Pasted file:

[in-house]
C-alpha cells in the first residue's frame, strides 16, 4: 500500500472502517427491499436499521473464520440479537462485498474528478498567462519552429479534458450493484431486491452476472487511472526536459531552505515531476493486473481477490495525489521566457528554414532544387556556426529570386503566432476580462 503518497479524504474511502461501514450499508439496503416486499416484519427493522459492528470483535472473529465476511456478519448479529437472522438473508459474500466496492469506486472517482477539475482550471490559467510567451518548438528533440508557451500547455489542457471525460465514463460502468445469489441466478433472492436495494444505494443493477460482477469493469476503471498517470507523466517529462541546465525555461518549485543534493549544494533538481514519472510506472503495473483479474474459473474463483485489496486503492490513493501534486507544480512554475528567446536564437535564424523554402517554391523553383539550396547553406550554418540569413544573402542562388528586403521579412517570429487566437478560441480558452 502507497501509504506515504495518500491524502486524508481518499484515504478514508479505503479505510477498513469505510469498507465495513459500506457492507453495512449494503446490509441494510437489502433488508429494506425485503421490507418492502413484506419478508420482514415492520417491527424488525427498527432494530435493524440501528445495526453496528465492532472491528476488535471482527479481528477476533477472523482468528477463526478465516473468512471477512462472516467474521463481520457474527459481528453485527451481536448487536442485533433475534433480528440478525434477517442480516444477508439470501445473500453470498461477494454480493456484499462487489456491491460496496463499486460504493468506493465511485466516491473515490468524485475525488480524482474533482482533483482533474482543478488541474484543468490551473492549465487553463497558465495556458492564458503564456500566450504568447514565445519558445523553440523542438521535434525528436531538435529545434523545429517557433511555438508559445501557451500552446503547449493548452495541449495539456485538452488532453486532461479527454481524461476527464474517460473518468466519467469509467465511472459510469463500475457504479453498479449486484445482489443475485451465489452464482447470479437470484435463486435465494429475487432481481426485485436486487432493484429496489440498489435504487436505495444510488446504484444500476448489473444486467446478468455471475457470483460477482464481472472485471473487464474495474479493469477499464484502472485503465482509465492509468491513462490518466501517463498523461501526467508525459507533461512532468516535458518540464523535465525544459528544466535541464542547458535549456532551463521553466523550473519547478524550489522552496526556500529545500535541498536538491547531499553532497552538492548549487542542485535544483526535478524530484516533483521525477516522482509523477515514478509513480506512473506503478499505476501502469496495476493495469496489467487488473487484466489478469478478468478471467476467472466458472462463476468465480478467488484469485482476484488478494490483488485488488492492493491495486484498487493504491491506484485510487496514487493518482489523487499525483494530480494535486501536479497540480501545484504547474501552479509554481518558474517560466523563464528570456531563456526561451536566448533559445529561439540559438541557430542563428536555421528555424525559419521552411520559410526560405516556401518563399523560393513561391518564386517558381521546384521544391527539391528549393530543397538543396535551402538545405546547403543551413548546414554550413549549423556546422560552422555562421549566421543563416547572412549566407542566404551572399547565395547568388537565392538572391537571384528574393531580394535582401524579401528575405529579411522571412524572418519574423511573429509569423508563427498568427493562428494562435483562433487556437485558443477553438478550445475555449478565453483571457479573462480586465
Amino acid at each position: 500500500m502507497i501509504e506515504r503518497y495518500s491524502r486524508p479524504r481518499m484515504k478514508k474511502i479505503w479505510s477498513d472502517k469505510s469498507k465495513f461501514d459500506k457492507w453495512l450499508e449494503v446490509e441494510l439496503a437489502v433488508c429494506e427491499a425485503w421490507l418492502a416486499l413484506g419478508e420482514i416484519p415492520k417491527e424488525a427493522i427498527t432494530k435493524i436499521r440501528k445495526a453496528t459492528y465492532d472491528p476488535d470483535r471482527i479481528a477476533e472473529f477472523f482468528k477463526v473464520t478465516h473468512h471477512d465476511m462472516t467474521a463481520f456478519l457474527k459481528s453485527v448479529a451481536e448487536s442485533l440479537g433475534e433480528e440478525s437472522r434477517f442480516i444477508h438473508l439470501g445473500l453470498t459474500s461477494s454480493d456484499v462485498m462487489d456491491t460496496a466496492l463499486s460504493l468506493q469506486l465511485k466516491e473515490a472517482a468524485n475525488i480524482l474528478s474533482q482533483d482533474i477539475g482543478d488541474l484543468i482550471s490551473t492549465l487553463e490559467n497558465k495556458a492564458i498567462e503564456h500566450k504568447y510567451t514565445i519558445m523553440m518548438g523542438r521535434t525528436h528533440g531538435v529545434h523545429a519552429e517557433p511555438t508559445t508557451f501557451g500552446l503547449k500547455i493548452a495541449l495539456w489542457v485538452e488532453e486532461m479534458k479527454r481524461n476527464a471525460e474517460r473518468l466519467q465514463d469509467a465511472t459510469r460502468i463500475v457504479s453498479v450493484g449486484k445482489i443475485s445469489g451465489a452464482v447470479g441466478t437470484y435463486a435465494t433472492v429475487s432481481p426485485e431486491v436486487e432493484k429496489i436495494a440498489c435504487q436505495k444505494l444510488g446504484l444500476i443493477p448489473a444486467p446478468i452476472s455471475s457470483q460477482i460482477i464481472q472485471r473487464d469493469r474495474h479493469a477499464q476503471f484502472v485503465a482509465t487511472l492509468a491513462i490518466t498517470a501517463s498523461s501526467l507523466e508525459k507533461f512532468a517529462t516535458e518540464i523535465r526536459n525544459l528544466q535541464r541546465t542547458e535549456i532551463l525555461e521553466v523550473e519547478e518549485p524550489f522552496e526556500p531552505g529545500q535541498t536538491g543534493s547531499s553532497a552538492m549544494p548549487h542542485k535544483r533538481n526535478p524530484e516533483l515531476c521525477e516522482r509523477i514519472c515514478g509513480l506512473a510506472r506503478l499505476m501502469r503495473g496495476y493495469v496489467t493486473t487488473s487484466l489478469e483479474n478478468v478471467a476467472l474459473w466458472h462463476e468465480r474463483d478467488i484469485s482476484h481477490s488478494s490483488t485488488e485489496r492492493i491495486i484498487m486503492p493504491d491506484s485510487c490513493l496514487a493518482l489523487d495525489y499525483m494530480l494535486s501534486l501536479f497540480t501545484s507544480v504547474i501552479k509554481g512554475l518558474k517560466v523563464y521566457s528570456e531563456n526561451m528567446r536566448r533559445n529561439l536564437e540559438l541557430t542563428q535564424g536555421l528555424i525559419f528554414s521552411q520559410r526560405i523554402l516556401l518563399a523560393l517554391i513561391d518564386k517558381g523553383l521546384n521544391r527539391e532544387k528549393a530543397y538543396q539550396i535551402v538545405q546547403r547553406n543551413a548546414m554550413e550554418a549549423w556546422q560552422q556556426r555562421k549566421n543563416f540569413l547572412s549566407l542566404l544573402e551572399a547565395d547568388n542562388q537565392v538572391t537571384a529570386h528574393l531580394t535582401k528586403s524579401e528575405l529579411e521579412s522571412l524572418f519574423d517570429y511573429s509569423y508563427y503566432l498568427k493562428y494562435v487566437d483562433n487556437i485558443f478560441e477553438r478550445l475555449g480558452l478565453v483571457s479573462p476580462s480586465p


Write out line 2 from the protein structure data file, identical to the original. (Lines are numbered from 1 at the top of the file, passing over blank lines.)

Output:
C-alpha cells in the first residue's frame, strides 16, 4: 500500500472502517427491499436499521473464520440479537462485498474528478498567462519552429479534458450493484431486491452476472487511472526536459531552505515531476493486473481477490495525489521566457528554414532544387556556426529570386503566432476580462 503518497479524504474511502461501514450499508439496503416486499416484519427493522459492528470483535472473529465476511456478519448479529437472522438473508459474500466496492469506486472517482477539475482550471490559467510567451518548438528533440508557451500547455489542457471525460465514463460502468445469489441466478433472492436495494444505494443493477460482477469493469476503471498517470507523466517529462541546465525555461518549485543534493549544494533538481514519472510506472503495473483479474474459473474463483485489496486503492490513493501534486507544480512554475528567446536564437535564424523554402517554391523553383539550396547553406550554418540569413544573402542562388528586403521579412517570429487566437478560441480558452 502507497501509504506515504495518500491524502486524508481518499484515504478514508479505503479505510477498513469505510469498507465495513459500506457492507453495512449494503446490509441494510437489502433488508429494506425485503421490507418492502413484506419478508420482514415492520417491527424488525427498527432494530435493524440501528445495526453496528465492532472491528476488535471482527479481528477476533477472523482468528477463526478465516473468512471477512462472516467474521463481520457474527459481528453485527451481536448487536442485533433475534433480528440478525434477517442480516444477508439470501445473500453470498461477494454480493456484499462487489456491491460496496463499486460504493468506493465511485466516491473515490468524485475525488480524482474533482482533483482533474482543478488541474484543468490551473492549465487553463497558465495556458492564458503564456500566450504568447514565445519558445523553440523542438521535434525528436531538435529545434523545429517557433511555438508559445501557451500552446503547449493548452495541449495539456485538452488532453486532461479527454481524461476527464474517460473518468466519467469509467465511472459510469463500475457504479453498479449486484445482489443475485451465489452464482447470479437470484435463486435465494429475487432481481426485485436486487432493484429496489440498489435504487436505495444510488446504484444500476448489473444486467446478468455471475457470483460477482464481472472485471473487464474495474479493469477499464484502472485503465482509465492509468491513462490518466501517463498523461501526467508525459507533461512532468516535458518540464523535465525544459528544466535541464542547458535549456532551463521553466523550473519547478524550489522552496526556500529545500535541498536538491547531499553532497552538492548549487542542485535544483526535478524530484516533483521525477516522482509523477515514478509513480506512473506503478499505476501502469496495476493495469496489467487488473487484466489478469478478468478471467476467472466458472462463476468465480478467488484469485482476484488478494490483488485488488492492493491495486484498487493504491491506484485510487496514487493518482489523487499525483494530480494535486501536479497540480501545484504547474501552479509554481518558474517560466523563464528570456531563456526561451536566448533559445529561439540559438541557430542563428536555421528555424525559419521552411520559410526560405516556401518563399523560393513561391518564386517558381521546384521544391527539391528549393530543397538543396535551402538545405546547403543551413548546414554550413549549423556546422560552422555562421549566421543563416547572412549566407542566404551572399547565395547568388537565392538572391537571384528574393531580394535582401524579401528575405529579411522571412524572418519574423511573429509569423508563427498568427493562428494562435483562433487556437485558443477553438478550445475555449478565453483571457479573462480586465